Trading system analysis: Then and now

Artificial intelligence

While TradeStation brought system trading design and execution to the masses, the native version of the software was built around mathematical-based indicators that had been in use for decades — moving averages, oscillators, price patterns, statistics, etc. For many, the real future was in advanced analysis strategies, often lumped under the broad and hard-to-define heading of “artificial intelligence.”

In 1988, this author co-founded a company called Promised Land Technology. A neural network add-in was developed for Microsoft Excel called Braincel. Many clients wanted to use Braincel to predict stock and commodity markets. We obliged and, as such, got involved in the trading business. We built a backtesting add-in for Excel called Futures Builder. Users programed their ideas in Visual Basic for Applications. The add-in provided performance reports and generated next-day orders.

More important, though, neural network tools were integrated with trading system strategies. One system that was packaged with Futures Builder was a 30-year Treasury bond system that used a neural network to predict a moving average crossover.

Other companies were using neural networks, of course. In early 1994, NeuralWare released a trading system development product called Predict. Several years later, the company came out with NeuralShell Trader as a standalone product. Both of these embedded neural networks, genetic algorithms and backtesting into one platform. NeuralShell Trader still is being developed and sold today. 

Many of the products that were state-of-the-art during this Golden Age of development are gone: ProfitTaker, Advance Chartist and Excaliber all were once considered cutting edge at one point but failed to continue and improve. Products such as TradeStation with its programming language and add-in API eliminated the need for traders/software developers to continue developing custom tools.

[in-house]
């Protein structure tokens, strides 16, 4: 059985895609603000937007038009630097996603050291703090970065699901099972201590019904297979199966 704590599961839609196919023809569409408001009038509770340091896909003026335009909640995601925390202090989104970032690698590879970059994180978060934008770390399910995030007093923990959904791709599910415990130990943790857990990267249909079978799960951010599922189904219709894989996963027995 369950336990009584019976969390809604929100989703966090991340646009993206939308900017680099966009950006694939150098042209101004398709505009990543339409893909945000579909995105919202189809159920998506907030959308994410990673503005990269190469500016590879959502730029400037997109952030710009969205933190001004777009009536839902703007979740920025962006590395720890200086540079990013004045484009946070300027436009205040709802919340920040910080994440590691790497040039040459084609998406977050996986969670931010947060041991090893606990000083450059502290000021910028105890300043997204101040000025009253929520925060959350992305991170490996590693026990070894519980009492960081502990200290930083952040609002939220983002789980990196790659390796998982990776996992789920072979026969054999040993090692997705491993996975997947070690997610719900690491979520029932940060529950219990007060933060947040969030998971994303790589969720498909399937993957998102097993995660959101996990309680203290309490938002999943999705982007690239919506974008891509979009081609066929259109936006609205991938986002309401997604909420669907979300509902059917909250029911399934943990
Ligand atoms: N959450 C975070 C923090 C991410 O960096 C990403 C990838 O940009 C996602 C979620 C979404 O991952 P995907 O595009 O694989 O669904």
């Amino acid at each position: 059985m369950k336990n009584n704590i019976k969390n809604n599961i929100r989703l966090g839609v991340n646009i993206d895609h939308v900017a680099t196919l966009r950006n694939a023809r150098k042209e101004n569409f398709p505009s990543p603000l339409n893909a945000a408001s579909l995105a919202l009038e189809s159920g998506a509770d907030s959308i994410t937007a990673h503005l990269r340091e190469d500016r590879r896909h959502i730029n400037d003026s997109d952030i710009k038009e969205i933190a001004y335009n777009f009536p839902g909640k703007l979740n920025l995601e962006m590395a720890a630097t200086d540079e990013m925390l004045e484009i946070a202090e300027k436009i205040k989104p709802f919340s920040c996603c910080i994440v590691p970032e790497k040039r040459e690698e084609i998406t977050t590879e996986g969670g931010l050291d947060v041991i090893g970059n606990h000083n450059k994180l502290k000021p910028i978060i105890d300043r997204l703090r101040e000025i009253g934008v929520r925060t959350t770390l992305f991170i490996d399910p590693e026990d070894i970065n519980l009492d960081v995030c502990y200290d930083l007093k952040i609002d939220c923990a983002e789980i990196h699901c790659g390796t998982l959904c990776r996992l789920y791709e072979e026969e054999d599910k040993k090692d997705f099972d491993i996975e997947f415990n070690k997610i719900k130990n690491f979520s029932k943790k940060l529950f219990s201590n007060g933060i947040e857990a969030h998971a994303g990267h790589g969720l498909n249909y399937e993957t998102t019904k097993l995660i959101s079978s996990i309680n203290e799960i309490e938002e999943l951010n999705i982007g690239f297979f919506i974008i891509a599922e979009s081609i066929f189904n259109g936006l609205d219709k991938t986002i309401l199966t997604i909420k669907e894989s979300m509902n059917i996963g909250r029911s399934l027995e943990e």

Now, we find ourselves at another frontier. Needs have shifted to portfolio capabilities and advanced programmable money management. Increasingly, more traders are seeking advanced analysis for both equities and futures. There also is interest for integrated trading strategies that incorporate neural networks, cycle analysis and genetic algorithms. This is good because the best trading tools are born from the need to get an edge in the markets and make a living from trading.

Software is only half the battle. Hardware is advancing at an impressive rate. Both Multicharts and TradersStudio Multicore take advantage of today’s multi-core machines. TradeStation’s charts currently have multi-core support, and expansion to the software’s backtesting engine can’t be far behind. However, for this new generation of software, systems and developers to evolve the status quo, the technology and the exploitation of that technology have to advance hand-in-hand. As that happens, expect powerful new tools to uncover exciting new ways to exploit market inefficiencies.

Murray A. Ruggiero Jr. is the author of “Cybernetic Trading Strategies” (Wiley). E-mail him at ruggieroassoc@aol.com. 

<< Page 5 of 5
About the Author
Murray A. Ruggiero Jr.

Murray A. Ruggiero Jr. is the author of "Cybernetic Trading Strategies" (Wiley). E-mail him at ruggieroassoc@aol.com.

Comments
comments powered by Disqus